Sleep in the Military: Promoting Healthy Sleep among U.S. Servicemembers

By Wendy M. Troxel; Regina A. Shih et al. | Go to book overview

APPENDIX H
Sleep in the Armed Forces Working Group Proceedings

This appendix describes the proceedings of a one-day expert panel meeting, held in RAND’s Arlington, Virginia, office on February 21, 2014. Specifically, the oneday RAND Sleep in the Armed Forces Meeting offered a unique opportunity to convene an invited group of DoD and civilian professionals, representing diverse backgrounds, including clinical, policy, and operational perspectives, to discuss current best practices, gaps, barriers, and recommendations to promote healthy sleep in the Armed Forces. Across the four pre-determined topic areas (self-identification of sleep problems and disorders, prevention of sleep disorders, sleep practices and programs in operational or training contexts, and sleep practices and programs in clinical and medical contexts), several common themes emerged concerning barriers to implementing best practices and recommendations to overcome these barriers, with the ultimate goal of improving sleep in military environments.

In regards to barriers, military cultural attitudes that have historically tended to undermine the importance of sleep were identified as an ongoing challenge. These cultural attitudes can serve as significant barriers to implementing healthy sleep practices across all of the working group topic areas. For instance, stigma associated with expressing a greater need for sleep may deter servicemembers from self-identifying or seeking help before a sleep problem becomes chronic and debilitating. At the operational level, the culture emphasizes mission first, with need for sleep perceived as a sign of weakness. On the other hand, data presented from some Navy attendees suggested that promoting healthy sleep by optimizing crew shift schedules can actually promote performance, and dissemination of such strategies may be useful to overcome these cultural attitudes.

Lack of awareness regarding the importance of sleep behaviors was also noted as a barrier to recognizing and addressing sleep problems. Such lack of awareness is due, at least in part, to limited education and training among leadership about the importance of sleep, and a lack of a centralized DoD-wide source on how to identify or manage sleep problems, or more broadly how to promote healthy sleep. Finally, the group noted a lack of adequate screening tools, procedures, and systems for the detection of sleep problems in military contexts.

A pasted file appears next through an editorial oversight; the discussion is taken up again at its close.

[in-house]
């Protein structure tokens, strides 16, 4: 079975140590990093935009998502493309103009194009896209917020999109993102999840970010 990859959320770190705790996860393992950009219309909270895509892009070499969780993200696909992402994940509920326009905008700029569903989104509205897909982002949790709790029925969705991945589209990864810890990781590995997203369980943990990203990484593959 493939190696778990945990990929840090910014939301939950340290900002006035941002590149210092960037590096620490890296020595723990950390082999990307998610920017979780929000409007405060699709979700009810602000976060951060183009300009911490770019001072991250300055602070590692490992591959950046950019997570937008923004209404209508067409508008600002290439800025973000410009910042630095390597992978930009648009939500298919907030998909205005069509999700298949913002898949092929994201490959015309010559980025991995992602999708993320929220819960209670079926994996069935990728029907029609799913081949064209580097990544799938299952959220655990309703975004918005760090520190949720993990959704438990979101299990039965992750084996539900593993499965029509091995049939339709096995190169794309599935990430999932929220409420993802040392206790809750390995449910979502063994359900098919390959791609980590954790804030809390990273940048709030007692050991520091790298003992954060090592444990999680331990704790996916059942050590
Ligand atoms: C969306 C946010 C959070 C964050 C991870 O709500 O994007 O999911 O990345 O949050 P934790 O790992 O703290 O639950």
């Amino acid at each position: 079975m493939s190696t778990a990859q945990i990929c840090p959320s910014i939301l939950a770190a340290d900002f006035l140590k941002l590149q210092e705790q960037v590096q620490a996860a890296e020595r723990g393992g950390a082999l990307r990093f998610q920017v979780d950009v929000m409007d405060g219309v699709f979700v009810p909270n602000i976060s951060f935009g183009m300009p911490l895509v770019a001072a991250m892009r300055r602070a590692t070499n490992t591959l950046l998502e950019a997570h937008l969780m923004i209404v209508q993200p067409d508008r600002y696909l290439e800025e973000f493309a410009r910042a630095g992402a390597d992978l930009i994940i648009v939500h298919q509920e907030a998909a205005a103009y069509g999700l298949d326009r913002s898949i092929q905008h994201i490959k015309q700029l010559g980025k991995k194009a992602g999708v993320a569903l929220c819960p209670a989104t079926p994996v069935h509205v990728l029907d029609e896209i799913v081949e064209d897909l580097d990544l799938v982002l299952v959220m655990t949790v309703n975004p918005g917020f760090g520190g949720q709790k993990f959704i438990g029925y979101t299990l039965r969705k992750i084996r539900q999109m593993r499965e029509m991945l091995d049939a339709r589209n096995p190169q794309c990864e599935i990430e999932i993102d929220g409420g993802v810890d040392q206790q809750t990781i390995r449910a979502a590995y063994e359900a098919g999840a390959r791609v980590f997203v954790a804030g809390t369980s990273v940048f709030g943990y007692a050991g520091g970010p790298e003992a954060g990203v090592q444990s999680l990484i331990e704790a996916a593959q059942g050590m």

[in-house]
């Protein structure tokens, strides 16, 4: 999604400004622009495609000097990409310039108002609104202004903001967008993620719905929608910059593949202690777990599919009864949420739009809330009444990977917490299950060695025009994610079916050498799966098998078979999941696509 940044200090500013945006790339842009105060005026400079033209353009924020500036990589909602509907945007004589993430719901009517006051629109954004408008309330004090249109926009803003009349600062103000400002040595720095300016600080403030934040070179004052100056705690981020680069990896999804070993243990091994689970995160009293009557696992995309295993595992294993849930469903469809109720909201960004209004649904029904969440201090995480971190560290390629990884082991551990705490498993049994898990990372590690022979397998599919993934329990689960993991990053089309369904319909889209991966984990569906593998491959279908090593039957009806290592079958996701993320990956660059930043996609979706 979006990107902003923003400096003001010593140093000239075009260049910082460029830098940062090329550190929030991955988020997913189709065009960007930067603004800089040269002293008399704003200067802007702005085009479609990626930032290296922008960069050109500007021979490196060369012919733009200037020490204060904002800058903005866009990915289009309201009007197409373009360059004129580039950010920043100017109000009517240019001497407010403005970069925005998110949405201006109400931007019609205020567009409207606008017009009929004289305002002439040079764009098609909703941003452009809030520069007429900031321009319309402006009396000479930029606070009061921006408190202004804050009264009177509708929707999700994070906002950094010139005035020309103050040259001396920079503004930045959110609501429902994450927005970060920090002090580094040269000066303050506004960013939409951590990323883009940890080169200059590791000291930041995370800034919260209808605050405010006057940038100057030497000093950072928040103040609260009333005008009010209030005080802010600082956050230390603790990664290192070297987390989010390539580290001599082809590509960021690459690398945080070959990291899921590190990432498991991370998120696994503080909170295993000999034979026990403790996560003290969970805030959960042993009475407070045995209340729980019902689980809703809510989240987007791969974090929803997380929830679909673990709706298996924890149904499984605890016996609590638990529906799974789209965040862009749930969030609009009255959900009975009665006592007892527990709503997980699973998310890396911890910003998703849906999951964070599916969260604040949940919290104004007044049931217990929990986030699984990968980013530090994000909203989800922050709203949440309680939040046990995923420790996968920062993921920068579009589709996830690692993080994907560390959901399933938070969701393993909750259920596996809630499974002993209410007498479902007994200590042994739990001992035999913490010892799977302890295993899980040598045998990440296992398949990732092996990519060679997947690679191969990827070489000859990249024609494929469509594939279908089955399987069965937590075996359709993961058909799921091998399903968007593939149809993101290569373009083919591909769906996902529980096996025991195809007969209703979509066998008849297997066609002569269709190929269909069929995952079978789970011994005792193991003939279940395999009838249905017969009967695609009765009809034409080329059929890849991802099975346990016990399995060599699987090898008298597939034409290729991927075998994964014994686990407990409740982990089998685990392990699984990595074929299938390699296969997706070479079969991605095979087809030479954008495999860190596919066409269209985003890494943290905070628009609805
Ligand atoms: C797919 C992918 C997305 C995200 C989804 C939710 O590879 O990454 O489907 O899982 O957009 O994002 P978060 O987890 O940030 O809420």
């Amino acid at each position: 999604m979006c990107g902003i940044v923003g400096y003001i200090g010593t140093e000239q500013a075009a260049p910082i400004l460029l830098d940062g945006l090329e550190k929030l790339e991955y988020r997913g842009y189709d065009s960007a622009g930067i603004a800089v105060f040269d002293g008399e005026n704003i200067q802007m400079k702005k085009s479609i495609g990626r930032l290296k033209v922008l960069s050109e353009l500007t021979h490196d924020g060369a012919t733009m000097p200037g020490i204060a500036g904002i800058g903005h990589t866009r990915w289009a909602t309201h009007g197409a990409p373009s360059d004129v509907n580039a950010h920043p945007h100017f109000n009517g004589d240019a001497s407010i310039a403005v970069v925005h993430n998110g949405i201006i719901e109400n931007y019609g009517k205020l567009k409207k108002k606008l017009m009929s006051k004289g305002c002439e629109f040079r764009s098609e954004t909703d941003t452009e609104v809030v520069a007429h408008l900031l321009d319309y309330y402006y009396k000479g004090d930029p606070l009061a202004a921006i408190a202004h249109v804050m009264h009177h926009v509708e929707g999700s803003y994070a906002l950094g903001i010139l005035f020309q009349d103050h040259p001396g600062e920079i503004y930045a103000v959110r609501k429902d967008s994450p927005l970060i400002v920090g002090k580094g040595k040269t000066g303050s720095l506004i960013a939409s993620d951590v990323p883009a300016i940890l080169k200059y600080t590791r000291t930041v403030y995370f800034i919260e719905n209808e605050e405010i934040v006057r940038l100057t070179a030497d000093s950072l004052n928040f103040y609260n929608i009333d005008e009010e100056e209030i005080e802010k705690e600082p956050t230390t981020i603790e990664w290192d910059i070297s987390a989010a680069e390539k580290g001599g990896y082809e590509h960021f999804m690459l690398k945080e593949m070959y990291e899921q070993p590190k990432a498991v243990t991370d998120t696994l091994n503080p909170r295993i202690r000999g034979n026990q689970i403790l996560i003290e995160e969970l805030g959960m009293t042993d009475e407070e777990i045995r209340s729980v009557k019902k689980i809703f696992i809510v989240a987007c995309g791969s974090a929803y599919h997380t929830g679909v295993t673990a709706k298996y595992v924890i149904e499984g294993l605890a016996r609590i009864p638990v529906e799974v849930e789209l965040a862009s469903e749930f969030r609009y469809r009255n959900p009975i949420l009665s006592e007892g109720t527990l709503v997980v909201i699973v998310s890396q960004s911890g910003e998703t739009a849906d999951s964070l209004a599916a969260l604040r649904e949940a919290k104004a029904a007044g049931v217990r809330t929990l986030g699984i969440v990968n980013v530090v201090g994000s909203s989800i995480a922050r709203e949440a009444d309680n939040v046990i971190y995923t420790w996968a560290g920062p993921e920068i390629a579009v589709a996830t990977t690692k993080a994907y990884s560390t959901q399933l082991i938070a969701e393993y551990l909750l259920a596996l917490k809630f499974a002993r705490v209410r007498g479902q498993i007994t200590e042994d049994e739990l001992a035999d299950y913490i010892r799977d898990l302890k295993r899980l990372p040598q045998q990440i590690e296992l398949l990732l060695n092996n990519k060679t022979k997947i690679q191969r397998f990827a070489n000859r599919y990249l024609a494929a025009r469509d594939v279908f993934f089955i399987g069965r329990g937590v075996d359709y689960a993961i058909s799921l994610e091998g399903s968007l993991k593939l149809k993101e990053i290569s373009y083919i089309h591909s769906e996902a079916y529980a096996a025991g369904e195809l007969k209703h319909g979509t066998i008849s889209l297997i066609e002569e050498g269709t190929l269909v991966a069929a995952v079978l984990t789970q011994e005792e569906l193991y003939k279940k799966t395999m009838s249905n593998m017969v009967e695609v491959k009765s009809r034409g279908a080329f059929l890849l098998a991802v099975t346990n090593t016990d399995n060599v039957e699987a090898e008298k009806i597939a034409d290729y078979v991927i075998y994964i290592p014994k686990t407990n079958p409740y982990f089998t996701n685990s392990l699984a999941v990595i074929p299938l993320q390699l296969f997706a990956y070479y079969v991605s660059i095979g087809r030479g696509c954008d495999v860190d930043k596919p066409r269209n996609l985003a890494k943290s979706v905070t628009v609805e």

-209-

Notes for this page

Add a new note
If you are trying to select text to create highlights or citations, remember that you must now click or tap on the first word, and then click or tap on the last word.
One moment ...
Default project is now your active project.
Project items
Notes
Cite this page

Cited page

Style
Citations are available only to our active members.
Buy instant access to cite pages or passages in MLA 8, MLA 7, APA and Chicago citation styles.

(Einhorn, 1992, p. 25)

(Einhorn 25)

(Einhorn 25)

1. Lois J. Einhorn, Abraham Lincoln, the Orator: Penetrating the Lincoln Legend (Westport, CT: Greenwood Press, 1992), 25, http://www.questia.com/read/27419298.

Note: primary sources have slightly different requirements for citation. Please see these guidelines for more information.

Cited page

Bookmark this page
Sleep in the Military: Promoting Healthy Sleep among U.S. Servicemembers
Table of contents

Table of contents

Settings

Settings

Typeface
Text size Smaller Larger Reset View mode
Search within

Search within this book

Look up

Look up a word

  • Dictionary
  • Thesaurus
Please submit a word or phrase above.
Print this page

Print this page

Why can't I print more than one page at a time?

Help
Full screen
Items saved from this book
  • Bookmarks
  • Highlights & Notes
  • Citations
/ 252

matching results for page

    Questia reader help

    How to highlight and cite specific passages

    1. Click or tap the first word you want to select.
    2. Click or tap the last word you want to select, and you’ll see everything in between get selected.
    3. You’ll then get a menu of options like creating a highlight or a citation from that passage of text.

    OK, got it!

    Cited passage

    Style
    Citations are available only to our active members.
    Buy instant access to cite pages or passages in MLA 8, MLA 7, APA and Chicago citation styles.

    "Portraying himself as an honest, ordinary person helped Lincoln identify with his audiences." (Einhorn, 1992, p. 25).

    "Portraying himself as an honest, ordinary person helped Lincoln identify with his audiences." (Einhorn 25)

    "Portraying himself as an honest, ordinary person helped Lincoln identify with his audiences." (Einhorn 25)

    "Portraying himself as an honest, ordinary person helped Lincoln identify with his audiences."1

    1. Lois J. Einhorn, Abraham Lincoln, the Orator: Penetrating the Lincoln Legend (Westport, CT: Greenwood Press, 1992), 25, http://www.questia.com/read/27419298.

    Cited passage

    Thanks for trying Questia!

    Please continue trying out our research tools, but please note, full functionality is available only to our active members.

    Your work will be lost once you leave this Web page.

    Buy instant access to save your work.

    Already a member? Log in now.

    Search by... Author
    Show... All Results Primary Sources Peer-reviewed

    Oops!

    An unknown error has occurred. Please click the button below to reload the page. If the problem persists, please try again in a little while.